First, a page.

Hon. Mr. Fentie:   Mr. Chair, the member just said something about the record. I think what we have to do is to keep the record exact, correct and factual. What we have said on tax revenues is that we don't earmark them. But we have invested heavily in areas like smoking prevention and in health care. If the member's point is that we refuse to earmark tobacco tax for a specific purpose, the member would be incorrect, because when the tobacco tax and all revenues flow into general revenue, the decision is made on where to invest and priorities are placed on prevention of smoking, as we've demonstrated. Of course, a huge priority is being placed on health care, considering over 30 percent of the total budget of Yukon at this stage is now dedicated to health care. That's somewhere between 30 percent and 40 percent, Mr. Chair.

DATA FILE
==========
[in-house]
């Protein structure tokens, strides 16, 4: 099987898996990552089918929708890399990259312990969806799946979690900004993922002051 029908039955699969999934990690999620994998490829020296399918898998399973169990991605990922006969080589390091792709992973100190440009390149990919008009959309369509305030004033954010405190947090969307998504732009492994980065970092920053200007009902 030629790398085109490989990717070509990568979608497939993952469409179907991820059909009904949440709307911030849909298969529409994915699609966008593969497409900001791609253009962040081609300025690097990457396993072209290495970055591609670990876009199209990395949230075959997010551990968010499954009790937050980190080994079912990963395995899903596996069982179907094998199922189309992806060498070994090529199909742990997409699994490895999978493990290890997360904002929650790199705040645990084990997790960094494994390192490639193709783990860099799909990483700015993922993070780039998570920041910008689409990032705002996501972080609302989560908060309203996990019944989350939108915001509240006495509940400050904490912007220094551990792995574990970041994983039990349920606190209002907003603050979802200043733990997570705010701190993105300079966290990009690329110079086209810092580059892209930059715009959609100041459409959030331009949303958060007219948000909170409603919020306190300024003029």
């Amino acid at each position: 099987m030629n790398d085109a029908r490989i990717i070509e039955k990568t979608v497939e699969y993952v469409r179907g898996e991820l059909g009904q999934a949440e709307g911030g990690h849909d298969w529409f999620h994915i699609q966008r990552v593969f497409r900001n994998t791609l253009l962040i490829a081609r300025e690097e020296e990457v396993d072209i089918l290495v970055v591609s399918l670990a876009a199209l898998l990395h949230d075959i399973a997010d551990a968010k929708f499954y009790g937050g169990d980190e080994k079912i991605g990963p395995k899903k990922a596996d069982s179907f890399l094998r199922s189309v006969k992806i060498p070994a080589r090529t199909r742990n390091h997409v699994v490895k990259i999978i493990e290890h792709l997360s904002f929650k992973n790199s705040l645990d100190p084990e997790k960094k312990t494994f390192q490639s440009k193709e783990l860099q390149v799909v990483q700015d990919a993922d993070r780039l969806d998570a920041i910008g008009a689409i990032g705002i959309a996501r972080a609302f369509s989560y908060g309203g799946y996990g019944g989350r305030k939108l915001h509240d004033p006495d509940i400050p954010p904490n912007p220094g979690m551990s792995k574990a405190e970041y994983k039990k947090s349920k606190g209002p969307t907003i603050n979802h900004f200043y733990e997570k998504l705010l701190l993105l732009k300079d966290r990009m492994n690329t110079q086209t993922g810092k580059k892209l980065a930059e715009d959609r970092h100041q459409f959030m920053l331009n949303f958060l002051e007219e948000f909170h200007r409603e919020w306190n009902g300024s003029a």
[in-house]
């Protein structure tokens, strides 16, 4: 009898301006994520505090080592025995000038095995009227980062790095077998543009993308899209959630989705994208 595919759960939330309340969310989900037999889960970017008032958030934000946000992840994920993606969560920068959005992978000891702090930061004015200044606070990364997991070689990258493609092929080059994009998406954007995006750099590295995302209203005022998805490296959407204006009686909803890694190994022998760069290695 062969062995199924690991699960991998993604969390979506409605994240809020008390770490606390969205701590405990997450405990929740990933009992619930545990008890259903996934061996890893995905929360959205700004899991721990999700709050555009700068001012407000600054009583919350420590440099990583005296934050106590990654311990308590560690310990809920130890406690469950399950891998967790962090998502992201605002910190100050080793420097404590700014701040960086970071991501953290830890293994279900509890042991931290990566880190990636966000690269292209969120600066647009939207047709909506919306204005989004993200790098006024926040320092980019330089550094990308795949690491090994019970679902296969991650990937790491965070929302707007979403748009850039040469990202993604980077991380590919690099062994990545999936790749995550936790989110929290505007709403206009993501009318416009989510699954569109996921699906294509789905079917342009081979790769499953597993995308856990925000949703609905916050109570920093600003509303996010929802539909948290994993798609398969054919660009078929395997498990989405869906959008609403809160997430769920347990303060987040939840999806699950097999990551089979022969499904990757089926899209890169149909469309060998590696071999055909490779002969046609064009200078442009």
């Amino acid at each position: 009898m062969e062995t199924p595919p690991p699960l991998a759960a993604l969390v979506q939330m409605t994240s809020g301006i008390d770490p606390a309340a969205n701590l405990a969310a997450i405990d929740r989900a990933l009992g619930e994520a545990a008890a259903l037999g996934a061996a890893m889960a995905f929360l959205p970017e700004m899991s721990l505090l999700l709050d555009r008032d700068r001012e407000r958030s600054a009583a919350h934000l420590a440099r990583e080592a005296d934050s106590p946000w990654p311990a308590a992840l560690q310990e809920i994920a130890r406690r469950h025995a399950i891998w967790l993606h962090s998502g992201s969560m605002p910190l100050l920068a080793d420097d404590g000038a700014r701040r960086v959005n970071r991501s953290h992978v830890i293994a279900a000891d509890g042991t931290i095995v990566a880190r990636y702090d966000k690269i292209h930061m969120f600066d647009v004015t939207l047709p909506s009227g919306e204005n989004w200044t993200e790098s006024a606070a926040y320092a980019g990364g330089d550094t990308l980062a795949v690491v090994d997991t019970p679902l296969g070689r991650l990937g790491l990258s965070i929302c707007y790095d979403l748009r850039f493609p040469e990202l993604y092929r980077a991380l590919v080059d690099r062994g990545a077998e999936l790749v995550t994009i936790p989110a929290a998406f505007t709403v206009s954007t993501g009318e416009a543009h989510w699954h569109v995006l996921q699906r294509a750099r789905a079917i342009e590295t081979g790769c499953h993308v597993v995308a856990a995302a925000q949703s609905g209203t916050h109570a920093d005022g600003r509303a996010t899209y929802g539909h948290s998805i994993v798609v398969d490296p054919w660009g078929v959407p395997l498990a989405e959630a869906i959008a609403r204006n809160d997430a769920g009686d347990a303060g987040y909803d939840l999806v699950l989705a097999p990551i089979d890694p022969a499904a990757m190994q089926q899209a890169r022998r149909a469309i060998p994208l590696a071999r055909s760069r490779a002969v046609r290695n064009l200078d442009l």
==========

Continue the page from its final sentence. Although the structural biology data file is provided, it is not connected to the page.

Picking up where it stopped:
Now to the factual question by the member opposite: the collective bargaining agreement -- we do not have exact numbers here, but I can give the member approximations -- will impact the bottom line this year by some $8 million. That's an approximate $8 million that will impact the bottom line this year, given the successful negotiations of a new collective bargaining agreement with our employees.

Mr. Mitchell:    I thank the Finance minister for that. I would point out that all the questions are factual. The minister may not like the questions but to sort of pick and choose as to which ones he thinks are factual is a little unusual.